Willard E. Charrier
Yeoman 2nd Class
U. S. Navy
WWII US Military
Dates of Service: 05/29/1944 - 06/11/1946
Yeoman, USS Kwajalien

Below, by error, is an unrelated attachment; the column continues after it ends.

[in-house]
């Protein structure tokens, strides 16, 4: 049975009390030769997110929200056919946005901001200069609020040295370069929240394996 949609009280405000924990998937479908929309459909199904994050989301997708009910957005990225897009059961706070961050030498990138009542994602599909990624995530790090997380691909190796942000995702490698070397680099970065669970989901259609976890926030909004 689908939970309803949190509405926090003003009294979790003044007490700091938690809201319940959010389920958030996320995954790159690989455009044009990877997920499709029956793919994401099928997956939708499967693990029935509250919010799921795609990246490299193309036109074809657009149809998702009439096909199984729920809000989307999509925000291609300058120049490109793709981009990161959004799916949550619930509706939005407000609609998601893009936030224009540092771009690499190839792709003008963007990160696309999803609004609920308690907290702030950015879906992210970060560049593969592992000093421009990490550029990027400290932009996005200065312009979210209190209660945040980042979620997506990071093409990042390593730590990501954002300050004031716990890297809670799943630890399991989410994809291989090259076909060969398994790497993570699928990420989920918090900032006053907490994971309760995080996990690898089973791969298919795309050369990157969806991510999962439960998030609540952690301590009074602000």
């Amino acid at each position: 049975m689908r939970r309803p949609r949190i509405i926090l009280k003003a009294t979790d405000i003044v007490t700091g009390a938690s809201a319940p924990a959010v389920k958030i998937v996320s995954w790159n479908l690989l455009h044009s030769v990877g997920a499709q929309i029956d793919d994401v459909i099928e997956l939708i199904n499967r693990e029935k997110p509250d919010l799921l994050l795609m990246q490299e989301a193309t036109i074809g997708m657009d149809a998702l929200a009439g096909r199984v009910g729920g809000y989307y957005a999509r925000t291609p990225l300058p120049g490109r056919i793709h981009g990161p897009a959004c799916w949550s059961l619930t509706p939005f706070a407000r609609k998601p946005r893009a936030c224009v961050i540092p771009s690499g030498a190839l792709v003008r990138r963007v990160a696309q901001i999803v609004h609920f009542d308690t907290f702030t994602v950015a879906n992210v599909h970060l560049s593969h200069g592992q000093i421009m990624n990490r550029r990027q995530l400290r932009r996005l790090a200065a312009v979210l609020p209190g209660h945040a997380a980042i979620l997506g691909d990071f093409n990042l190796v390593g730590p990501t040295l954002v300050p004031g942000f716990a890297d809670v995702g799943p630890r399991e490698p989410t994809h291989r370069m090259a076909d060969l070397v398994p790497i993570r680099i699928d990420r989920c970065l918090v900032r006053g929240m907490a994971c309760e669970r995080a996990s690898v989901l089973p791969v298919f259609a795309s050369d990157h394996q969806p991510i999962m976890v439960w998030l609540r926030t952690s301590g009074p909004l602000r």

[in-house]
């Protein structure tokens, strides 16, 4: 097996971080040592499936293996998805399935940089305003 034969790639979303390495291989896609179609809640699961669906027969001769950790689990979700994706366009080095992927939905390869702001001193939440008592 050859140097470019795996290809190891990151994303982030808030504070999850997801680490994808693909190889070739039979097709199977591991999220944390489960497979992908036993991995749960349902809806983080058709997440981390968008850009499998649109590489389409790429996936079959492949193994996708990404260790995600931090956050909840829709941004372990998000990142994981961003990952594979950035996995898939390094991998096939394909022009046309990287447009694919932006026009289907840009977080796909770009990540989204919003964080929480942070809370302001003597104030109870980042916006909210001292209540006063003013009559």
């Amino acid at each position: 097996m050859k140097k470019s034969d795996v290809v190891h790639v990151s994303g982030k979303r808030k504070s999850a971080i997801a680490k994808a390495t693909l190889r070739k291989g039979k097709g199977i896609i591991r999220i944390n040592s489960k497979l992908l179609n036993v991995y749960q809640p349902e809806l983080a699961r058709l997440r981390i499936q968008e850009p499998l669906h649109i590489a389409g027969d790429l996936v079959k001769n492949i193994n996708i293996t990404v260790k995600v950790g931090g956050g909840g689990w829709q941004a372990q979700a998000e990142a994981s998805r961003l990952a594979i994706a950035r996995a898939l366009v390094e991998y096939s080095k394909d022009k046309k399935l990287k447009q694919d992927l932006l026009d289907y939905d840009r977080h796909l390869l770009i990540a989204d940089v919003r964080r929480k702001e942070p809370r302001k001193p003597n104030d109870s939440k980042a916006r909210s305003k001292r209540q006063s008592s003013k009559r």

Willard, who goes by "Bill," was born on the family cotton farm in Avoyelles Parish, Louisiana, as one of four children of James Edward Charrier and Mary Eduloie Bordelon Charrier. As a boy, Bill helped his father raise cotton, corn and soybeans. Each day he arose at 5 a.m. to feed chickens, horses, and mules, and milk cows. He often plowed with mules, a task he calls "hard work." He also "picked cotton, hoed cotton, plowed cotton." For recreation, and to supplement the table, the men of the family hunted and fished, even making their own boats. "I can't say that we went hungry," he said of the family fare. "We had enough to eat but we didn't have any surplus. We killed hogs in the wintertime and salted the meat down so it wouldn't spoil because we didn't have any refrigeration." The meat kept "way up in the summer." They also made boudin. The family generated its own electricity from Delco batteries. Inspired upon hearing a Navy recruiter address his high school, Bill "signed up," although he was only sixteen. Too young for the service, he rode the bus to New Orleans the summer after the 10th grade to live with his sister, Evelyn. There he worked in the Higgins shipyards making torpedo tubes for the Russian navy. He helped test-fire torpedoes. He was making "good money," he says, between $100 to $150 per week. Bill returned to high school, graduating in January of 1944, and entered navy boot camp at Camp Wallace between Galveston and Houston, Texas. After a short leave he was sent to Camp Pendleton in San Diego, where he was pressed briefly into service fighting forest fires. He was soon assigned to the USS Kwajalein (CVE-98), which had a crew, he recalls, of "between three and four hundred." Sailing from California on October 7, 1944, Bill soon made seaman 3rd class. He worked in engineering where he performed many duties, including serving as a runner in the chief engineer's office. He also made out daily reports for personnel count. "The Navy always has it where they count everybody," he says. "Everybody has to be accounted for at eight o'clock in the morning in case somebody falls overboard or gets knocked in the head or thrown overboard or whatever." Bill also ran the library on Sundays for the chaplain. At night he typed up a current events report from messages received from Pearl Harbor. "The guys really liked that because it was something from home," he recalls of the bulletins distributed each day at 8 a.m. His battle station was a 20-millimeter anti-aircraft gun, although he doesn't recall ever firing it in combat. Tasked to deliver aircraft, the Kwajalein called at Leyte, Guam, Saipan, Tinian, and Okinawa. It often carried "forty or fifty" aircraft. The carrier stopped for shore excursions occasionally, where the men could stretch their legs on a beach and swim in the surf. At other times, the men swam off the ship. "They'd designate someone and give him a rifle to watch out for sharks," Bill recalls. Bill returned to America when the Kwajalein picked up Marines from New Caledonia and took them to California. By then the war was over. He was re-assigned to an LSM (Landing Ship, Marines) as the captain's yeoman, and sailed to Astoria, Oregon, to de-commission the vessel. Discharged in New Orleans, Bill says he had "a little bit" of trouble re-adjusting. He joined the Navy reserves. "I wanted out, but I didn't want out, if that makes sense," he says. He attended Southwestern Louisiana Industrial Institute at Lafayette (Now University of Louisiana at Lafayette) for two years, then joined the U.S. Corps of Engineers and was moved to Shreveport, where he tested soil samples at Overton Brooks VA Medical Center. In October of 1949 he married Betty Jane Warner. They would have two children. Bill worked several other jobs, including Bingham Pump Company. On weekends he worked at Riverside Airport, where he learned to fly. He also worked for Sports South, a wholesale sporting goods company. He is now married to Jackie Robie.